Whether it’s a for-profit or not, all organisations need to enforce employee or staff screening procedures. This is one of the most important basics of running any association. It’s through such policies that the owners, leaders, and managers can ensure the safety of not only the existing personnel but also the well-being of the people they deliver their services to.
And in a work setting, personal background and history are critical when carrying out the screening process. No potential hire should make it into the workforce without going through a pre-employment process.
What exactly goes into the screening process?
There are many different types of screening methods. Choosing the right one means basing it on the particular tasks and responsibilities that the applicant would need to fulfil. In some cases, the law, or legislation, mandates screening. However, the organisation still has the choice to develop their screening procedures, and they may opt to require undergoing criminal record checks in addition to a police check for employment.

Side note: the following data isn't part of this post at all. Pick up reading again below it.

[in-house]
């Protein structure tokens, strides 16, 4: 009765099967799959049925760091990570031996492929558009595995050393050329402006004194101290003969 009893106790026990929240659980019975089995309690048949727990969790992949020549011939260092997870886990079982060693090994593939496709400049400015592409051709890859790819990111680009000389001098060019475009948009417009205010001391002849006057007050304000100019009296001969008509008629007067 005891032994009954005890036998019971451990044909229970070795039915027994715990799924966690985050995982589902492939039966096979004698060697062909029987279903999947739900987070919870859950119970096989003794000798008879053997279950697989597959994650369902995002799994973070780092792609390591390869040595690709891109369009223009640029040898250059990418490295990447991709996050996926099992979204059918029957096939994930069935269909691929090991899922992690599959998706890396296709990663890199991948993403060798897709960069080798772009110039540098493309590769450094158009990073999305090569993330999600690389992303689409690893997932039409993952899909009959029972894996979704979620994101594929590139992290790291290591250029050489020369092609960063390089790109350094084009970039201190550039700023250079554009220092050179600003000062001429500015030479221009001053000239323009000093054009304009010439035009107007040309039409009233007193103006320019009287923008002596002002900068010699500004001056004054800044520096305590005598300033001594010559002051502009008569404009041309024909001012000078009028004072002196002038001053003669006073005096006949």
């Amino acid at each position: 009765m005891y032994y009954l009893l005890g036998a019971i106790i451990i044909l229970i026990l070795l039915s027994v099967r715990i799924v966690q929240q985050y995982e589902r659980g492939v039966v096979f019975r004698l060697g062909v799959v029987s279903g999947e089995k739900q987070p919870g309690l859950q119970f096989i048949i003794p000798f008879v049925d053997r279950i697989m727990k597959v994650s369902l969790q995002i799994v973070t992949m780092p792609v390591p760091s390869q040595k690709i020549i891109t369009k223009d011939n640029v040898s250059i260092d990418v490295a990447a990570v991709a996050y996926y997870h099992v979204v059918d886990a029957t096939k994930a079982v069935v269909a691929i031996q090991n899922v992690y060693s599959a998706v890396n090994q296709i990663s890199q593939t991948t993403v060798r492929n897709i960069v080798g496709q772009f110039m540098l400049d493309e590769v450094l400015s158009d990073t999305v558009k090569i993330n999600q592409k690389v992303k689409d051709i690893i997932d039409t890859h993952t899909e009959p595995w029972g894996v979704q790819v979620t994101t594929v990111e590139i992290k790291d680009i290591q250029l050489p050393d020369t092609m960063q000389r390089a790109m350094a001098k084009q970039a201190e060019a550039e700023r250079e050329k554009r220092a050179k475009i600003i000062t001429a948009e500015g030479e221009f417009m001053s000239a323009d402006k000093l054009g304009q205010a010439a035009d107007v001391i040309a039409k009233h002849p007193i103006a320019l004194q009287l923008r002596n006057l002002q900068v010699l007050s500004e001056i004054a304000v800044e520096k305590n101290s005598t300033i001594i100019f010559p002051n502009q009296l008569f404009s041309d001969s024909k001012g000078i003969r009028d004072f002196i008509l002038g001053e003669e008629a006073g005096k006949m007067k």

When does the legislation require screening?
As mentioned above, there are some instances wherein you need to conduct screening because the law requires it. You have to satisfy this requirement in case the position you need an employee or a volunteer for involves working with children, disabled individuals, and the elderly adults. You should also review the laws such as the Children’s Protection Act 1993, the Disability Services Act 1993, and the Aged Care Act 1997 to further ascertain your legal responsibilities.
When screening isn’t mandated but still a must?
Even when the position you offer doesn’t fall within any of the above-mentioned legislation, you should still conduct a screening procedure. Whether it’s for general employment or a vulnerable person related screening, verifying the identity and the background of an applicant can make a huge difference in your organisation’s safety and security.